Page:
It is quite imperative to include sex education in the curriculum of school, but till the time the authorities do it, parents have the responsibility of imparting this sensitive education to their children at the right age before they turn to seek information from misinformed sources like pornography.

Balak-Palak is a must watch for all the parents who have teenage children. There are subtitles as well and language doesn’t become a barrier for this film. 

While hormones do their work, parents should continue with the communication. Satisfy the curiosity, and no cats shall be killed.

Jun 8, 2014

Ownership review: Royal Enfield Bullet Electra 5s

Made like a gun, goes like a bullet. The machines that the Royal Enfield factory manufactures still reflect the legacy of the weapon manufacturer in their build quality and performance.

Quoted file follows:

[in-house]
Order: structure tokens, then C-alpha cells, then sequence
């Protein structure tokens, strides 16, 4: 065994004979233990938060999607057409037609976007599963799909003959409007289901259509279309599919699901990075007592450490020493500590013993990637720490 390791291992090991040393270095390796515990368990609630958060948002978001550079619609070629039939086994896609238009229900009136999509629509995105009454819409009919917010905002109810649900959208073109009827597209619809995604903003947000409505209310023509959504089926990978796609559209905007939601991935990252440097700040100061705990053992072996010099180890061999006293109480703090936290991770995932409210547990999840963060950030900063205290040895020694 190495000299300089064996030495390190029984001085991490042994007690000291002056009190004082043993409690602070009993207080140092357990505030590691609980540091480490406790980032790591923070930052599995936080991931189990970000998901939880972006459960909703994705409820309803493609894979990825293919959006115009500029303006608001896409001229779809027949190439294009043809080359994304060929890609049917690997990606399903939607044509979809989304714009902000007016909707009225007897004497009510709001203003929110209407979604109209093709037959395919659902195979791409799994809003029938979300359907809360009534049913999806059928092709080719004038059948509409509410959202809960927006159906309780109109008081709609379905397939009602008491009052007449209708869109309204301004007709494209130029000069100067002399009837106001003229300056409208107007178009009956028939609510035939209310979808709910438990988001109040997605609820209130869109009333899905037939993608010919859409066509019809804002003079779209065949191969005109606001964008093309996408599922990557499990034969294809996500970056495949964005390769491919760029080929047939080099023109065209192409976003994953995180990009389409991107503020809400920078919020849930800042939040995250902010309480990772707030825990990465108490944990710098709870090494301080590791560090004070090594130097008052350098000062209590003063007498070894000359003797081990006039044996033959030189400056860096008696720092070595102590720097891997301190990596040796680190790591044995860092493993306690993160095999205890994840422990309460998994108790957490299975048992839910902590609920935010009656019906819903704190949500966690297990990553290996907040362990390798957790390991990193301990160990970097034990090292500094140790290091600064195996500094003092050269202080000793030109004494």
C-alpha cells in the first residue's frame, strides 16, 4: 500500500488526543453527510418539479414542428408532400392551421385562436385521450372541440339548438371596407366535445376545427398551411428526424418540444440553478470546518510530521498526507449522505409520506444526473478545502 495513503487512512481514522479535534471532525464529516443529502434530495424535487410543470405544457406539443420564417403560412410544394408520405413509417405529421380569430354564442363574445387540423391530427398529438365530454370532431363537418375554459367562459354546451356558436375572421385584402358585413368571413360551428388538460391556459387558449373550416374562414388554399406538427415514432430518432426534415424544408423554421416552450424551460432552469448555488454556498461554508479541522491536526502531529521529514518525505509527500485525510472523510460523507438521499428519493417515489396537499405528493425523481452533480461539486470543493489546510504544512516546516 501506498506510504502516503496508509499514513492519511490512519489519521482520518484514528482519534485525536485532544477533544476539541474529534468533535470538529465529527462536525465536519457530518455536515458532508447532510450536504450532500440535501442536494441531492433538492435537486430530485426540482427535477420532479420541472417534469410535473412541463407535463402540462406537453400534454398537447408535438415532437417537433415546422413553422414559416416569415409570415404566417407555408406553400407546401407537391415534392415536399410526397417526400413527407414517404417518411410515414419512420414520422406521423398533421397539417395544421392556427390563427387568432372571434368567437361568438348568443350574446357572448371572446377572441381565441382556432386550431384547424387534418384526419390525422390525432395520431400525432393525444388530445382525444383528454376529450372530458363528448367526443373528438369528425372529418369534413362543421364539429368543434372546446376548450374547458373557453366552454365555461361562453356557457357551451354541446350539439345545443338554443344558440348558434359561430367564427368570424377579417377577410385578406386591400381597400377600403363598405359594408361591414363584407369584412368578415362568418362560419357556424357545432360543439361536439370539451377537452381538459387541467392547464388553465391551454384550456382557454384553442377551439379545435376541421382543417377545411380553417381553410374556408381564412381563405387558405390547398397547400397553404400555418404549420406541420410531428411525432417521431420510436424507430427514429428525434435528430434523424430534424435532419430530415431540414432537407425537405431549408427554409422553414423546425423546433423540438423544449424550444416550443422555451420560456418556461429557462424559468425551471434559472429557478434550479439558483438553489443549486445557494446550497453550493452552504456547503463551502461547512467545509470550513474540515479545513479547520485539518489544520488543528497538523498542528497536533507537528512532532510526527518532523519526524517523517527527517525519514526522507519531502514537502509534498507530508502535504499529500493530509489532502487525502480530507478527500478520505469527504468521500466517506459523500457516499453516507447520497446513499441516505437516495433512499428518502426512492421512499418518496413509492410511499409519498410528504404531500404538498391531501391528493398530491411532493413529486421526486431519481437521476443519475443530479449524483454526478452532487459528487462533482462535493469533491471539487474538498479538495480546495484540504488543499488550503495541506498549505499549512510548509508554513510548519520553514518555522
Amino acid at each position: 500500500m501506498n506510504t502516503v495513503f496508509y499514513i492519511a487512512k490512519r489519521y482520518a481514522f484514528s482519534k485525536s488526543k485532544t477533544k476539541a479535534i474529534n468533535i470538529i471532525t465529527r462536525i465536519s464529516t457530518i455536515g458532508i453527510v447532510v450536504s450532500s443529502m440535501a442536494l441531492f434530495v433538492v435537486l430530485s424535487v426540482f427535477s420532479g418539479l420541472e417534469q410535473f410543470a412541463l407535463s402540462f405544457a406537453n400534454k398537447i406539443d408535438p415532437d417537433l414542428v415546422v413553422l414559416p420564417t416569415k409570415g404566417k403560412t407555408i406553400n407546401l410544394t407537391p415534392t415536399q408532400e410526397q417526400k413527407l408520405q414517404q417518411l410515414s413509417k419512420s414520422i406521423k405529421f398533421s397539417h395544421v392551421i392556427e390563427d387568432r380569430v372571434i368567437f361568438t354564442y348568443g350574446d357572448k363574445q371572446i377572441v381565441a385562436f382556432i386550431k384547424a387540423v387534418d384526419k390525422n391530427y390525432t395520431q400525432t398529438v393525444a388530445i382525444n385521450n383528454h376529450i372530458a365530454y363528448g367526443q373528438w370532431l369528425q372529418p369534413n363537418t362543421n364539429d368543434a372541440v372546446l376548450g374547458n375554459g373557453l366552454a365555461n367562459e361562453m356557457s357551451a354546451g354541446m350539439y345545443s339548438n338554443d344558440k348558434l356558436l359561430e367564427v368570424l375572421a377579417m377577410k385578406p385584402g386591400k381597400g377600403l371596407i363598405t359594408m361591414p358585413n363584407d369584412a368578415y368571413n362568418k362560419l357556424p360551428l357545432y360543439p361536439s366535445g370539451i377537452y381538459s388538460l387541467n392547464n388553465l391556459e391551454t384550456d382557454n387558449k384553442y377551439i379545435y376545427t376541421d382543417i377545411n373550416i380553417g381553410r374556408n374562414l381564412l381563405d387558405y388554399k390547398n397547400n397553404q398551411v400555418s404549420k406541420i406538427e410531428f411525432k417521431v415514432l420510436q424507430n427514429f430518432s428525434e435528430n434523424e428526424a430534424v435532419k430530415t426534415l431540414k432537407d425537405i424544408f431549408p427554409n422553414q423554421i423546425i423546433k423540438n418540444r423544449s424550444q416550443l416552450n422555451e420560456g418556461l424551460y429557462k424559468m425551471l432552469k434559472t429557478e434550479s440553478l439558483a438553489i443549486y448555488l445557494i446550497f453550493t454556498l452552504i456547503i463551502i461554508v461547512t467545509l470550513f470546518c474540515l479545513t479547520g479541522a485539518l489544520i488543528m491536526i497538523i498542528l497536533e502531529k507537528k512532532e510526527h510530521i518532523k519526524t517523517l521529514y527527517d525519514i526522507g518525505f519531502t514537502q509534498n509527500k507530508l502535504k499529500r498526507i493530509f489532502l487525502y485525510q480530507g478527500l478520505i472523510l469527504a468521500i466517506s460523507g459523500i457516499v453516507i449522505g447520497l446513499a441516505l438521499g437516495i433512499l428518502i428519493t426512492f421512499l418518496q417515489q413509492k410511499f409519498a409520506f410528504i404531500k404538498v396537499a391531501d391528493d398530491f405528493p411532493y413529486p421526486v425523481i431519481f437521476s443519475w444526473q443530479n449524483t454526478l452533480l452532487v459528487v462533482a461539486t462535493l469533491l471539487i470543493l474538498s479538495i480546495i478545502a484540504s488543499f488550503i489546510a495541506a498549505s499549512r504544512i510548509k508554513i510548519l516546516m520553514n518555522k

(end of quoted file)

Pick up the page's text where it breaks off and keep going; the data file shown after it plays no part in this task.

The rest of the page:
In 1956 Enfield India started assembling Bullet motorcycles under license from UK components, and by 1962 was manufacturing complete bikes. Since 1995, Royal Enfield production, based in Tiruvottiyur, Chennai, continues and Royal Enfield is now the oldest motorcycle brand in the world still in production with the Bullet model enjoying the longest motorcycle production run of all time. In May 2013 Royal Enfield started a new assembly facility at Oragadam, Chennai.  Eicher Motors manufactures and markets the Royal Enfield motorcycles for the premium motorcycle segment in India.

Royal Enfield Bullet Electra 5s is a famous and one of the largest selling models from the Royal Enfield family. And of course, it has the least waiting period. It is a 350 cc mean machine with 5 speed gears and UCE petrol engine.